• Mix together the almond milk and vinegar in a large bowl and stir well, then leave to one side for a few
    minutes to curdle.
  • Beat in the sugar, oil, vanilla extract and almond extract, if using, and whisk until frothy.
  • In a separate bowl, mix together the flour, cocoa powder, baking powder and bicarbonate of soda.
  • Add the wet ingredients to the dry ingredients and mix together well.
  • Spoon the mixture into the prepared muffin tins, filling the sections three-quarters full. Bake for 10–12 minutes until a skewer inserted in the centre comes out clean. Transfer to a wire rack to cool.
  • To make the frosting, scoop out the avocado flesh into a small blender or food processor (or bowl and
    work with a hand-held blender).
  • Add the cocoa powder and honey and process until smooth, then gradually add a little almond milk, a drop at a time, until the mixture just begins to hold its shape.
  • Spoon the frosting into a piping bag fitted with a 1cm star nozzle and pipe the frosting onto the centre of the cakes in a nice high peak. (You don’t need to cover the entire surface as this would add too much icing and therefore too many calories.)
  • Peel back the paper and enjoy – the great thing is they are so mini you can eat two!

 

GuiltfreeBaking

Gee Charman

Guilt-Free Baking

£16.99 | available from Nourish Books

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Meet Grace Cheetham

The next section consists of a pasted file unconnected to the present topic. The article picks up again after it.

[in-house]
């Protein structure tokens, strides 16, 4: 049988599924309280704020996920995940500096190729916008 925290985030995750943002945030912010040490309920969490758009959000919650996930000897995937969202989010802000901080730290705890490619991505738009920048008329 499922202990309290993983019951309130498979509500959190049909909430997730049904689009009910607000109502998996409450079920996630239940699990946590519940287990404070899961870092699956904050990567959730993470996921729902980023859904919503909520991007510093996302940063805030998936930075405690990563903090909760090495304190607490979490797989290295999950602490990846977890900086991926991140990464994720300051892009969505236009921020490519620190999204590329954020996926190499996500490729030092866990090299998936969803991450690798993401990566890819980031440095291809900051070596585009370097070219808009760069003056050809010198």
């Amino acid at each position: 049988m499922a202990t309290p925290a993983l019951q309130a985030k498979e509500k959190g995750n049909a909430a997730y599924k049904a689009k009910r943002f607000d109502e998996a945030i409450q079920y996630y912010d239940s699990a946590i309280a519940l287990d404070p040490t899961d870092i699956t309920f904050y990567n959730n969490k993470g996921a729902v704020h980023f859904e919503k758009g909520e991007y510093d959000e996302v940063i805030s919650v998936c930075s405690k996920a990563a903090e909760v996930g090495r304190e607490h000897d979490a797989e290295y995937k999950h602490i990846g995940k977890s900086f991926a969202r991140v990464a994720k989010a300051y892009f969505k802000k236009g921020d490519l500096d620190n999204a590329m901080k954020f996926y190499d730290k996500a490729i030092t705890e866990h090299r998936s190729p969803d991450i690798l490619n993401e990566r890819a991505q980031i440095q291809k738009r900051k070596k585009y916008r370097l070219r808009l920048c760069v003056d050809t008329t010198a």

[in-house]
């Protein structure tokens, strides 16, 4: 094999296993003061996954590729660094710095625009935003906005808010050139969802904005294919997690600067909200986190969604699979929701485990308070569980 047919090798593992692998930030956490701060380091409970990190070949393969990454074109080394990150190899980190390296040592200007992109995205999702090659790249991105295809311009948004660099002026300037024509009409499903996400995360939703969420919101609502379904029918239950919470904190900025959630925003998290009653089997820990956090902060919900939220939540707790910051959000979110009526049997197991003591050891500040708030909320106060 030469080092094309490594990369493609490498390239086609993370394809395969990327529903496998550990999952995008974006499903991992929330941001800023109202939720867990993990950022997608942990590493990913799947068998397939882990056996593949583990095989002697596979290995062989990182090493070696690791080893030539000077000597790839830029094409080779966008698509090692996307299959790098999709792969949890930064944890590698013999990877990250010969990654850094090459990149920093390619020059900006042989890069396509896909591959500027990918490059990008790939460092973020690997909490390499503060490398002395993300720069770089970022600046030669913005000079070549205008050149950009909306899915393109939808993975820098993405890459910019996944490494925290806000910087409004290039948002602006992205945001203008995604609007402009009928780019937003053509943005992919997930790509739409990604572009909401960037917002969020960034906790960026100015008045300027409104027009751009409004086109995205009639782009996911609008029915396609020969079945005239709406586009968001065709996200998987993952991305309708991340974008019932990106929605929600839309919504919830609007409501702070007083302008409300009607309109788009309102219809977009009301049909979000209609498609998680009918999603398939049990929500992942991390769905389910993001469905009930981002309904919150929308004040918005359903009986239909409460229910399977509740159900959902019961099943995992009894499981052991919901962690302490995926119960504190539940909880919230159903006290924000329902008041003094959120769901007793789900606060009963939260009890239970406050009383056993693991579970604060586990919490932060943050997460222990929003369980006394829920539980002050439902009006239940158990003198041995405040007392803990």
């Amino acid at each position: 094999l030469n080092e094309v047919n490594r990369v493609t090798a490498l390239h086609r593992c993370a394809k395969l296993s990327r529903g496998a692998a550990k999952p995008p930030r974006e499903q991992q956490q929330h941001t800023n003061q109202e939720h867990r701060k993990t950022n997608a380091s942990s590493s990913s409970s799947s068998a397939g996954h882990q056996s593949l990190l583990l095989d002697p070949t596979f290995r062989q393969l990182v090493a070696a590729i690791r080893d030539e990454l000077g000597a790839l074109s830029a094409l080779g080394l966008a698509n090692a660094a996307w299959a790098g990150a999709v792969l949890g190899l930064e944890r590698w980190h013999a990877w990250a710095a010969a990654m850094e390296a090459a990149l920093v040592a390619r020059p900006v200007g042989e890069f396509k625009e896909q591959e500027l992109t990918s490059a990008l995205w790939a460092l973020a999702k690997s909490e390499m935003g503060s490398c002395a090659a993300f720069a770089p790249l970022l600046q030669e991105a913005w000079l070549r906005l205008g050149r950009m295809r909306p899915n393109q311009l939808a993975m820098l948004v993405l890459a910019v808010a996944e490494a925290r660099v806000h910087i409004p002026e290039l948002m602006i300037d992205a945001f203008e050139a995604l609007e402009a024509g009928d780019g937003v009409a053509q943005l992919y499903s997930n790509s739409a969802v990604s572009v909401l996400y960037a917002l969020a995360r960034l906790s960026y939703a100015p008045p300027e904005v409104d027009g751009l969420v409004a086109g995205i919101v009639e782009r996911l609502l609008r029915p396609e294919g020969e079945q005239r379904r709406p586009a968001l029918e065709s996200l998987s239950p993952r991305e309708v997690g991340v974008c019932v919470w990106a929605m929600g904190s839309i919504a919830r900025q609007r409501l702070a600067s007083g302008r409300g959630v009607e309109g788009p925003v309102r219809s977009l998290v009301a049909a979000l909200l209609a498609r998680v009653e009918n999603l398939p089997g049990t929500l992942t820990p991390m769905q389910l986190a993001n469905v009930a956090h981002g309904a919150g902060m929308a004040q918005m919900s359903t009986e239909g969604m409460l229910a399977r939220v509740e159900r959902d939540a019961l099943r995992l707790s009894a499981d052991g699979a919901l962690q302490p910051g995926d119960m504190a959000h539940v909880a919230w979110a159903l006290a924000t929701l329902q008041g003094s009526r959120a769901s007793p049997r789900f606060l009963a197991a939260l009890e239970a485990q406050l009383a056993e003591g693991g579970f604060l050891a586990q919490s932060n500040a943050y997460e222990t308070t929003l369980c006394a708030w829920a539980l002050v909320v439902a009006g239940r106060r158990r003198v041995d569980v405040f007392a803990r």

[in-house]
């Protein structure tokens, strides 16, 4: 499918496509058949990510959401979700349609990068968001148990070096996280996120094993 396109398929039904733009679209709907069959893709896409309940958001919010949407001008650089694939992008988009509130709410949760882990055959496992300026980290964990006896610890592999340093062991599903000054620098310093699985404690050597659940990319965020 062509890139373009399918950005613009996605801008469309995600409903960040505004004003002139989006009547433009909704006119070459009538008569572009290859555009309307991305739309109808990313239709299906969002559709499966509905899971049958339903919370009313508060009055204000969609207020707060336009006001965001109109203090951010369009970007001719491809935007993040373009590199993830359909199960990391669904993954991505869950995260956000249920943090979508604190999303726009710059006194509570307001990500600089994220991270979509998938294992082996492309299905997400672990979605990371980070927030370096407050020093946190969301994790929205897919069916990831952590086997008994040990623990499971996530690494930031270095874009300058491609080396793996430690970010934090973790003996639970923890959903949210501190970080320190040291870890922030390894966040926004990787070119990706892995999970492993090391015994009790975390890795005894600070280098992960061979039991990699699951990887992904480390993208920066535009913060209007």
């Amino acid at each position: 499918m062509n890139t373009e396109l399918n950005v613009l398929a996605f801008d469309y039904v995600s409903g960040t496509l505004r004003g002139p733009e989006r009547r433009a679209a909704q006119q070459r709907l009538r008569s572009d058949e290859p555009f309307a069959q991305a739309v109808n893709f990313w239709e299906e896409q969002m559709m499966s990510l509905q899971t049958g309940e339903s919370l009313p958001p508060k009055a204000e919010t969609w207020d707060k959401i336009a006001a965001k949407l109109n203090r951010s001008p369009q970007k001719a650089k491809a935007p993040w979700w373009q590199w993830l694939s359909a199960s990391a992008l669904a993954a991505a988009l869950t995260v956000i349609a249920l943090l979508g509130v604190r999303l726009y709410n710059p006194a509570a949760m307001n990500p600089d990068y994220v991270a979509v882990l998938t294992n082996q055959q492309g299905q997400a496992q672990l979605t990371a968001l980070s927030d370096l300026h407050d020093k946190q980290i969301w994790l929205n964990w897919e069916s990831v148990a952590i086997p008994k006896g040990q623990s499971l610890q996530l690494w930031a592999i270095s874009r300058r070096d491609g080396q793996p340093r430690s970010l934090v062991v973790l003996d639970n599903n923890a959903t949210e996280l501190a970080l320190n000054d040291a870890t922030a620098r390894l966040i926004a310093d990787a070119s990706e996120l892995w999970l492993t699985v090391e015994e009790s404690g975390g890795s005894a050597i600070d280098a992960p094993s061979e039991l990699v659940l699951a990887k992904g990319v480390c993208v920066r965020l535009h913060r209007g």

Grace Cheetham is the author of the internationally acclaimed The Best Gluten‐Free, Wheat‐Free &  Dairy‐Free Recipes and Untitled-1Simply Gluten‐Free & Dairy‐Free. Passionate about great food and allergy‐free living, she runs a website and a blog ‐ www.glutendairyfree.co.uk that has been voted one of the best gluten‐free and allergy‐friendly blogs by Channel4.com’s 4Food and one of the 100 best food blogs by womanandhome.com. Grace judges at the Great Taste Awards and Free‐From Food Awards and runs cookery demonstrations and classes.

Can you describe your book? What should the reader expect from it?
I’m so excited about this book. It’s the culmination of so many years of baking (my basic bread recipe, alone, took about 60 goes to get it absolutely perfect). And it’s jam-packed with treats and indulgences. From an amazing Sourdough Bread to Cinnamon Brioche Buns, from moreish Fennel Crackers to Millionaire’s Shortbread, from delicate Fondant Fancies to Chocolate & Beetroot Cake, from a show-stopper Crab & Dill Tart to Beef Wellington, or from delicious Lemon Tart to Passion Fruit & Coconut Cheesecake, there’s everything and, hopefully, more…